Bars in Brazil’s biggest metropolis, Sao Paulo, are full again for Friday happy hours and lawmakers in the capital have nearly done away with video sessions via Zoom. Rio de Janeiro’s beaches are packed and calls for strict social distancing seem but a memory.
These developments are part of Brazil’s bid to return to pre-pandemic normalcy, even as its death toll tops 600,000, according to official data on Friday from the health ministry. Relief in both COVID-19 cases and deaths have been particularly welcome given experts’ warnings that the delta variant would produce another wave of destruction in the country with the second-most victims. So far, that hasn’t materialized.
The country’s average daily death toll has hovered around 500 for a month, down sharply from more than 3,000 in April. Almost 45% of the population is fully vaccinated, and a booster shot is being administered to the elderly. A greater percentage of Brazilians are at least partially vaccinated compared to Americans or Germans, according to Our World in Data, an online research site.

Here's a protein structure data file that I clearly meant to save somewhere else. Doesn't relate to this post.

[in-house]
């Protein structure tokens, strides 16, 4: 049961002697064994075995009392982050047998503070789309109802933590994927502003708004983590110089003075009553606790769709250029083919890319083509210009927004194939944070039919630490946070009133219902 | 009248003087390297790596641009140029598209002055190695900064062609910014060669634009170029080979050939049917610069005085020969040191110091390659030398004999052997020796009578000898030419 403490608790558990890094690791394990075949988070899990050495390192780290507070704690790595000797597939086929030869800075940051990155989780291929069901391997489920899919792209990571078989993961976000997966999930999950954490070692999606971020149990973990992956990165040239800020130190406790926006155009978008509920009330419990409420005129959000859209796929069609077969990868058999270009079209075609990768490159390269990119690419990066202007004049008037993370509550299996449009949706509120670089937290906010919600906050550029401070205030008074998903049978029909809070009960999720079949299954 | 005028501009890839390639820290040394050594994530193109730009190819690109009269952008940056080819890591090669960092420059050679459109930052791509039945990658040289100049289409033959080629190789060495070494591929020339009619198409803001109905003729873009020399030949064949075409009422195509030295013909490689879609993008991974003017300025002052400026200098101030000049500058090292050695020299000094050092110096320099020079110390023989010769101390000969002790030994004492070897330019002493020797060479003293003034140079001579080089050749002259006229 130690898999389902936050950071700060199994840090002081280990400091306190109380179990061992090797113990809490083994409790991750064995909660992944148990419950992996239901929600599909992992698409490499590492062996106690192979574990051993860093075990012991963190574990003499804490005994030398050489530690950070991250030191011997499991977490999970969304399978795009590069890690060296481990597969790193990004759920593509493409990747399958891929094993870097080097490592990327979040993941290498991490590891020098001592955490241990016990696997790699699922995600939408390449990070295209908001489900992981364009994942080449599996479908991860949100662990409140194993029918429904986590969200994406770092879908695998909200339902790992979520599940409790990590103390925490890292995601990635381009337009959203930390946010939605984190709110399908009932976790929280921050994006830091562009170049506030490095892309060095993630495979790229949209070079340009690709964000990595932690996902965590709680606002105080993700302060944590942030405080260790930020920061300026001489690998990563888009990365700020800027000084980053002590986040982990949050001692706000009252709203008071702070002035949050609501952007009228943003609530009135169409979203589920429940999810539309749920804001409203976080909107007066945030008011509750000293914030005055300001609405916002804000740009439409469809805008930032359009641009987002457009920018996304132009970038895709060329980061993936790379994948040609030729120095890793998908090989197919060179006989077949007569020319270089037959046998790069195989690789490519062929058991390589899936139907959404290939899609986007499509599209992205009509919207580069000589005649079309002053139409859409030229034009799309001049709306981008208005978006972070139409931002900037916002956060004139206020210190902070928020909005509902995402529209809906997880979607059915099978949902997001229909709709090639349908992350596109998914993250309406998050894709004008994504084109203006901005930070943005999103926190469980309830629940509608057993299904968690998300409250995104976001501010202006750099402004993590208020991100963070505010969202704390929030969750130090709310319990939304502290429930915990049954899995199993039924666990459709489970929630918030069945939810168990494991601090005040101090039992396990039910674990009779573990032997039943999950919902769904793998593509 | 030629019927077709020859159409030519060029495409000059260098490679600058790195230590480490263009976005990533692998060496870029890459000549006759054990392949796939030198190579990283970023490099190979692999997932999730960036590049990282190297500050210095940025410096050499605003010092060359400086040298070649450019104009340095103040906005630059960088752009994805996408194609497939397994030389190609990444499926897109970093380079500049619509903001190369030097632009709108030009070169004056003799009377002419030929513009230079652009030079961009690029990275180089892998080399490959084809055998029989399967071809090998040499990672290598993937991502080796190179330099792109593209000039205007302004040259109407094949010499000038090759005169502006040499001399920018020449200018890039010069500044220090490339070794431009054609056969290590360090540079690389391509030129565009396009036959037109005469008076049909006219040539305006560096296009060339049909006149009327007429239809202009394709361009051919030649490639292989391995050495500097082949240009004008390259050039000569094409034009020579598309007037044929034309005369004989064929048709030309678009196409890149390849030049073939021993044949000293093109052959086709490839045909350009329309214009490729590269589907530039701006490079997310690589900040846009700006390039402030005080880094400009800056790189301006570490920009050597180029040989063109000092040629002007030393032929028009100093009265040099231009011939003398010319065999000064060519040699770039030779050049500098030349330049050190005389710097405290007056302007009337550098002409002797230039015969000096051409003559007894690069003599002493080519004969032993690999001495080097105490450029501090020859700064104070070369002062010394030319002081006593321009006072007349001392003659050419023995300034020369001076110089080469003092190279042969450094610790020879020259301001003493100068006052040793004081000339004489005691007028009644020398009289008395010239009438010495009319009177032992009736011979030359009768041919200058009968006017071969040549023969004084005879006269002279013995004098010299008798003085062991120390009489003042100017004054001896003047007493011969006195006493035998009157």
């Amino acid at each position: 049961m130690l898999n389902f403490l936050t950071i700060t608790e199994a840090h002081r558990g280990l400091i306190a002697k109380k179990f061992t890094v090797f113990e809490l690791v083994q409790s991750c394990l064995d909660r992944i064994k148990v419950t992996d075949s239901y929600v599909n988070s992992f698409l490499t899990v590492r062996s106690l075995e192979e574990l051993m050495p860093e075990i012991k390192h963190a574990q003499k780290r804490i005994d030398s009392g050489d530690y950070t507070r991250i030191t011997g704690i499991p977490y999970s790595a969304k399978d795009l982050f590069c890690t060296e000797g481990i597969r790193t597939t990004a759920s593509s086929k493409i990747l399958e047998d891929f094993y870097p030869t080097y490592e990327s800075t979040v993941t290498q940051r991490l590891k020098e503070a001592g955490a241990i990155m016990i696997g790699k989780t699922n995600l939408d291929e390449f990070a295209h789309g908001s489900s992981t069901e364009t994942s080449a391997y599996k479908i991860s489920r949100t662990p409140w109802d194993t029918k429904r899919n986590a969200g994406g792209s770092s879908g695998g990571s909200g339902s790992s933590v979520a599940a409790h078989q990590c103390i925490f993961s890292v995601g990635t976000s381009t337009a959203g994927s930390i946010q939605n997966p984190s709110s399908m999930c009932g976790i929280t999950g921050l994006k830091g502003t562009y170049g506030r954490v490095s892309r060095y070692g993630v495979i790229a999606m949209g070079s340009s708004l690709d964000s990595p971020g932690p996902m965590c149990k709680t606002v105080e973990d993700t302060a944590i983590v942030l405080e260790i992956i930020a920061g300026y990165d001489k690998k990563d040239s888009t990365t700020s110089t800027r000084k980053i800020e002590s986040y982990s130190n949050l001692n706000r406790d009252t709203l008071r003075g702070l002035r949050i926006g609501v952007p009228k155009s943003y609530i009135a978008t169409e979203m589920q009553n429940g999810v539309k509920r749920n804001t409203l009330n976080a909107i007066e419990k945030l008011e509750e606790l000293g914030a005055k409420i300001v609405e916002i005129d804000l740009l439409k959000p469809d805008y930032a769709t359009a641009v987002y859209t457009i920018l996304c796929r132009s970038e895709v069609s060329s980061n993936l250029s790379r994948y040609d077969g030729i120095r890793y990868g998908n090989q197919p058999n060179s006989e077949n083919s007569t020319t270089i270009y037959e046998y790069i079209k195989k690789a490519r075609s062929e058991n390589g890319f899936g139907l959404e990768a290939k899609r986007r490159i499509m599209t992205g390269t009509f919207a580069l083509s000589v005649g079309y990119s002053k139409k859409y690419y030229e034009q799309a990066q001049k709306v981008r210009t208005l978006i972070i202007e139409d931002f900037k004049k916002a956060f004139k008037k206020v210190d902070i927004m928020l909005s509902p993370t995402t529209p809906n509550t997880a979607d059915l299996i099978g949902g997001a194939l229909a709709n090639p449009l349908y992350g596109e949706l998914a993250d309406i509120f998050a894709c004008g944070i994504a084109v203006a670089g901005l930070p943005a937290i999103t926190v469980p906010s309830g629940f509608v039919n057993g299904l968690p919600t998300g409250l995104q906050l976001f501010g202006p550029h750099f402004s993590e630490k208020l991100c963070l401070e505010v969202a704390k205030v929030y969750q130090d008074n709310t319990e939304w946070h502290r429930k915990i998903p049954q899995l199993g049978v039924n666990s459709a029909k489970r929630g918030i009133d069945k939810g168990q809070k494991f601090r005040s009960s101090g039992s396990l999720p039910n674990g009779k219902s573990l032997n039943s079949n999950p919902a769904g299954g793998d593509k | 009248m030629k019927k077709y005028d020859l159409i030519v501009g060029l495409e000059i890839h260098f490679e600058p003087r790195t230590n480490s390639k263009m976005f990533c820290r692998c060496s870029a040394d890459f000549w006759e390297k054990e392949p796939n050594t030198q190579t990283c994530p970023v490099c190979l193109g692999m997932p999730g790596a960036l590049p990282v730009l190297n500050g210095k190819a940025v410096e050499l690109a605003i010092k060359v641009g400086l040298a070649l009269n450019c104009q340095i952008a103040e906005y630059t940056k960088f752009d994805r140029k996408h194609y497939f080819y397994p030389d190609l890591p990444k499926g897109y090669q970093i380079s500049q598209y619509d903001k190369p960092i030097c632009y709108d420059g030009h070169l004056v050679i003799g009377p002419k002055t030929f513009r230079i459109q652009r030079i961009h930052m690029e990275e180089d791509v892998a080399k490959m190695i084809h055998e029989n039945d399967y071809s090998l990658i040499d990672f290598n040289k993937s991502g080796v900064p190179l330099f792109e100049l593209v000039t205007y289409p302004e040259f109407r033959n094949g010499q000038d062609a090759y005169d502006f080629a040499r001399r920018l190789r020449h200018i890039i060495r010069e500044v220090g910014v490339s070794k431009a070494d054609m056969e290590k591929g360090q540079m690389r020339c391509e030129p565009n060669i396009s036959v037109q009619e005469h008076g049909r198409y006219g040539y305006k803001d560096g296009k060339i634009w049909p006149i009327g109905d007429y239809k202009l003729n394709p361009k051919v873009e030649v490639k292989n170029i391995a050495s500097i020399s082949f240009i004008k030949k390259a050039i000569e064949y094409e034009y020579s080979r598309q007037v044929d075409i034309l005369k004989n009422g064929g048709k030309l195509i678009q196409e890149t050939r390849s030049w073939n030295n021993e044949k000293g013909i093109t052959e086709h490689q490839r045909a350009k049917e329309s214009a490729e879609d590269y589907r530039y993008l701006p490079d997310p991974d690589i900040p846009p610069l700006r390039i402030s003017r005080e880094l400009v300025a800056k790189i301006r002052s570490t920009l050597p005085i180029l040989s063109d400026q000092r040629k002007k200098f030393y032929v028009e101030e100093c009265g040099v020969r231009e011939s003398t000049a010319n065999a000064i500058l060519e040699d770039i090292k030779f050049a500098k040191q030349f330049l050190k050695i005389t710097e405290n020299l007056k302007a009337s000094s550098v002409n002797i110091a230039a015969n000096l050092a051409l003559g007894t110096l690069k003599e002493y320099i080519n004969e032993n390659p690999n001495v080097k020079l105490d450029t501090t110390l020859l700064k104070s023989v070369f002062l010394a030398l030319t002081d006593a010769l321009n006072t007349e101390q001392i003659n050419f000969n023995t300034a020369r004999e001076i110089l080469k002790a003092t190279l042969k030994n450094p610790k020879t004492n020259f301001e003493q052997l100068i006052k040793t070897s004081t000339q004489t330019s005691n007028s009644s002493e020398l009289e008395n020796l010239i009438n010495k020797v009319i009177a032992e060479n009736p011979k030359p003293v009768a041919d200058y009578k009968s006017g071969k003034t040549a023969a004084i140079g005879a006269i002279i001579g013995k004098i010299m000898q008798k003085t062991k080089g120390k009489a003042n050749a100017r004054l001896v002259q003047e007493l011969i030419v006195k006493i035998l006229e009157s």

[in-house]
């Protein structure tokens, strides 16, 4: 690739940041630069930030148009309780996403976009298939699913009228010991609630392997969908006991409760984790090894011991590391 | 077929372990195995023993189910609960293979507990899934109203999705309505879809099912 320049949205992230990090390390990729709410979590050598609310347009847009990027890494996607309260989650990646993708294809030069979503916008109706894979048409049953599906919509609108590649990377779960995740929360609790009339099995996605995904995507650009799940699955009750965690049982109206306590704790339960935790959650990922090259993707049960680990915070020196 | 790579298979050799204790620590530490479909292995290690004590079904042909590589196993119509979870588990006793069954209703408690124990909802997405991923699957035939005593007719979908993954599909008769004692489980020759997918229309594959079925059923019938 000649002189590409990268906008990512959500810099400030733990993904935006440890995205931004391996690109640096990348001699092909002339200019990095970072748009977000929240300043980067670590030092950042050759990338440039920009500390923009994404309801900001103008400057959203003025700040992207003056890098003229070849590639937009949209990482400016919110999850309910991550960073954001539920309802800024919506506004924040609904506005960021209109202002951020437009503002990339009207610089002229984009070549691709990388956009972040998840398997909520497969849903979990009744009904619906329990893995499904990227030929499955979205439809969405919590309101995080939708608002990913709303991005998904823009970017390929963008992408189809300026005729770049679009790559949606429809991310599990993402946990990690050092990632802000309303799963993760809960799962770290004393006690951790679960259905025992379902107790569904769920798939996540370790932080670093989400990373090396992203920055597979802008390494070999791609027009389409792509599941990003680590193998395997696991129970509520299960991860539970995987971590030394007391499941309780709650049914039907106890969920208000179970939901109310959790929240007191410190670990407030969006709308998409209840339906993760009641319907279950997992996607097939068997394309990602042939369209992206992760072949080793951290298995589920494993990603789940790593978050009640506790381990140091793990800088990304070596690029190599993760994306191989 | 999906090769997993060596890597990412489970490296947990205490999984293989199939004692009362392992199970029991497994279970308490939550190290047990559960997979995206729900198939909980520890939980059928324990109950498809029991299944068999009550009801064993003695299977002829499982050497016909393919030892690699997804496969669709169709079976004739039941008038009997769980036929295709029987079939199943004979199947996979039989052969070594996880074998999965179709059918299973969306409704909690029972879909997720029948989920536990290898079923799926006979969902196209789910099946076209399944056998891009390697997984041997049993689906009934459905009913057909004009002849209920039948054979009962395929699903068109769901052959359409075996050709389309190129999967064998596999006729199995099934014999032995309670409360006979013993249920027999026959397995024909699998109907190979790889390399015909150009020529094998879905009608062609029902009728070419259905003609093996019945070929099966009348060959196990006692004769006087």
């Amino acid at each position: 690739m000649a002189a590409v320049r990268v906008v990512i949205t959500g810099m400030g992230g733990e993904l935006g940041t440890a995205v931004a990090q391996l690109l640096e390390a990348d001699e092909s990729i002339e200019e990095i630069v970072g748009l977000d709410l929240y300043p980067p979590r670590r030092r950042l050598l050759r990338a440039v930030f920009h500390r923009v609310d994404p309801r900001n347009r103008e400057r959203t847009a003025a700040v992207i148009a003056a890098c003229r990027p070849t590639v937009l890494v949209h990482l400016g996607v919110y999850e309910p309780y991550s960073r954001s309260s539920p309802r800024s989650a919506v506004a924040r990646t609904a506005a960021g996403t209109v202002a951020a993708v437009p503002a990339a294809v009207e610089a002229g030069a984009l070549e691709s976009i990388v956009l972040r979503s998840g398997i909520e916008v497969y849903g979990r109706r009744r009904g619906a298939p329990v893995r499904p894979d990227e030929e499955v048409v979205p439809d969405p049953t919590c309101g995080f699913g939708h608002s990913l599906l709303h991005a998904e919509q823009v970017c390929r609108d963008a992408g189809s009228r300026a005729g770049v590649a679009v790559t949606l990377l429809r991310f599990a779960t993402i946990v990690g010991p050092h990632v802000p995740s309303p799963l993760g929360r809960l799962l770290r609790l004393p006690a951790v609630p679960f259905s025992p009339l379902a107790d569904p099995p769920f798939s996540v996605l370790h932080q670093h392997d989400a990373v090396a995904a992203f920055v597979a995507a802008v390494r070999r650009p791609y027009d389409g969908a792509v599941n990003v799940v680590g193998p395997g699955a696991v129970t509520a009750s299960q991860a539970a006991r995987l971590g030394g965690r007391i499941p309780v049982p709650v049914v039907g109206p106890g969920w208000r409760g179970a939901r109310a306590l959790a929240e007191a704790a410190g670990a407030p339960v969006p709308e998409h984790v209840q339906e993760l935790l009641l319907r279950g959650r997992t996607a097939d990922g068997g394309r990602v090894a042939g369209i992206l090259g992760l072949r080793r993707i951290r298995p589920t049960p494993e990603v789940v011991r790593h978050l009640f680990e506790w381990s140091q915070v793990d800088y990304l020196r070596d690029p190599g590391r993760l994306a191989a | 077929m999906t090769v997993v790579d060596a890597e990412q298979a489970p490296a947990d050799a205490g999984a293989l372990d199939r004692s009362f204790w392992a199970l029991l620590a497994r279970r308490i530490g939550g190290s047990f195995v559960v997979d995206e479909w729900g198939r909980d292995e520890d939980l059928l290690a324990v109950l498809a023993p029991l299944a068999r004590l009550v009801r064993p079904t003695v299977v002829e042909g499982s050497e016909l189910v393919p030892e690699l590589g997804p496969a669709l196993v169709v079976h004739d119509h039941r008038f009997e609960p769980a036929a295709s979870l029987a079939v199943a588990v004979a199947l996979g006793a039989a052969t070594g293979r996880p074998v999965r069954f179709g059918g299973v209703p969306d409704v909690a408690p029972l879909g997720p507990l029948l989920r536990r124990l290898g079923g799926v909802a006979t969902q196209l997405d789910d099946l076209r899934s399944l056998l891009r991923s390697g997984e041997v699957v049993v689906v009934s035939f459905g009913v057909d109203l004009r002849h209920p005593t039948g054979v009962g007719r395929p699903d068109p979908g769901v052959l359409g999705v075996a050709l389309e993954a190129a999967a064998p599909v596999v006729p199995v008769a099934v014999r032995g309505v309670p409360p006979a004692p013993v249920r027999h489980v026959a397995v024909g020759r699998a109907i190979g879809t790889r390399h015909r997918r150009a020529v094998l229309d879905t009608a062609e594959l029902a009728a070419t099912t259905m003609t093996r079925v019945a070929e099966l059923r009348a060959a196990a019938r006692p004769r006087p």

Improvement has encouraged mayors and governors to admit fans into soccer matches, and let bars and restaurants stay open until the wee hours. Some are even contemplating the end of mask mandates, which people often ignore already. And Rio’s mayor has announced plans to bring back the city’s massive New Year’s Eve party on Copacabana beach.
Gonzalo Vecina, a professor of public health at the University of Sao Paulo, told The Associated Press in July that delta, which is more contagious, would cause “a new explosion” of cases within weeks. He was hardly alone among experts sounding the alarm. (Read more)
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